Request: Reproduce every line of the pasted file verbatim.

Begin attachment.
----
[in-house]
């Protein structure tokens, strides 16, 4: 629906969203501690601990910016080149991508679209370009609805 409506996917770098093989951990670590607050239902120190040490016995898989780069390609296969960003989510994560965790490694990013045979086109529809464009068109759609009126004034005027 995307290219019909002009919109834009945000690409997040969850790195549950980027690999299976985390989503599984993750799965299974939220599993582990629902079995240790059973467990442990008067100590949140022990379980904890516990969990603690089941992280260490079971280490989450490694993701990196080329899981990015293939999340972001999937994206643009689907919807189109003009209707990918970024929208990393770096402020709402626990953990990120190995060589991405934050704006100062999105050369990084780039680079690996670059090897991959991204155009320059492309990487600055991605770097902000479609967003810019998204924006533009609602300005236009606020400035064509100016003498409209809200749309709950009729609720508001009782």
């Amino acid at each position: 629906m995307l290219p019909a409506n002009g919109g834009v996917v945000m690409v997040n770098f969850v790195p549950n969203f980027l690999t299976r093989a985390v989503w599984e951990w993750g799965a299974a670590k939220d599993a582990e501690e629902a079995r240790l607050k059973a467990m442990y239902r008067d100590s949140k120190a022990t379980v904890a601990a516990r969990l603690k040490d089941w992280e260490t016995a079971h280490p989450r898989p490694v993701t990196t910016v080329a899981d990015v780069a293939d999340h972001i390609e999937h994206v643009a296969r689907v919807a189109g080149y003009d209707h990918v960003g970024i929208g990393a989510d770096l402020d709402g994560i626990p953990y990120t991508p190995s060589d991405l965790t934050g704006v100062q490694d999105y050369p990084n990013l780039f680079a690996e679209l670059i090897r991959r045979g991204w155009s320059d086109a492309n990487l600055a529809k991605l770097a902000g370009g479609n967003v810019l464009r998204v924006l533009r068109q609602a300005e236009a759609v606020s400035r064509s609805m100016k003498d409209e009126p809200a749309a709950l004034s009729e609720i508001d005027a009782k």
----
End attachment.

[in-house]
């Protein structure tokens, strides 16, 4: 629906969203501690601990910016080149991508679209370009609805 409506996917770098093989951990670590607050239902120190040490016995898989780069390609296969960003989510994560965790490694990013045979086109529809464009068109759609009126004034005027 995307290219019909002009919109834009945000690409997040969850790195549950980027690999299976985390989503599984993750799965299974939220599993582990629902079995240790059973467990442990008067100590949140022990379980904890516990969990603690089941992280260490079971280490989450490694993701990196080329899981990015293939999340972001999937994206643009689907919807189109003009209707990918970024929208990393770096402020709402626990953990990120190995060589991405934050704006100062999105050369990084780039680079690996670059090897991959991204155009320059492309990487600055991605770097902000479609967003810019998204924006533009609602300005236009606020400035064509100016003498409209809200749309709950009729609720508001009782």
């Amino acid at each position: 629906m995307l290219p019909a409506n002009g919109g834009v996917v945000m690409v997040n770098f969850v790195p549950n969203f980027l690999t299976r093989a985390v989503w599984e951990w993750g799965a299974a670590k939220d599993a582990e501690e629902a079995r240790l607050k059973a467990m442990y239902r008067d100590s949140k120190a022990t379980v904890a601990a516990r969990l603690k040490d089941w992280e260490t016995a079971h280490p989450r898989p490694v993701t990196t910016v080329a899981d990015v780069a293939d999340h972001i390609e999937h994206v643009a296969r689907v919807a189109g080149y003009d209707h990918v960003g970024i929208g990393a989510d770096l402020d709402g994560i626990p953990y990120t991508p190995s060589d991405l965790t934050g704006v100062q490694d999105y050369p990084n990013l780039f680079a690996e679209l670059i090897r991959r045979g991204w155009s320059d086109a492309n990487l600055a529809k991605l770097a902000g370009g479609n967003v810019l464009r998204v924006l533009r068109q609602a300005e236009a759609v606020s400035r064509s609805m100016k003498d409209e009126p809200a749309a709950l004034s009729e609720i508001d005027a009782k």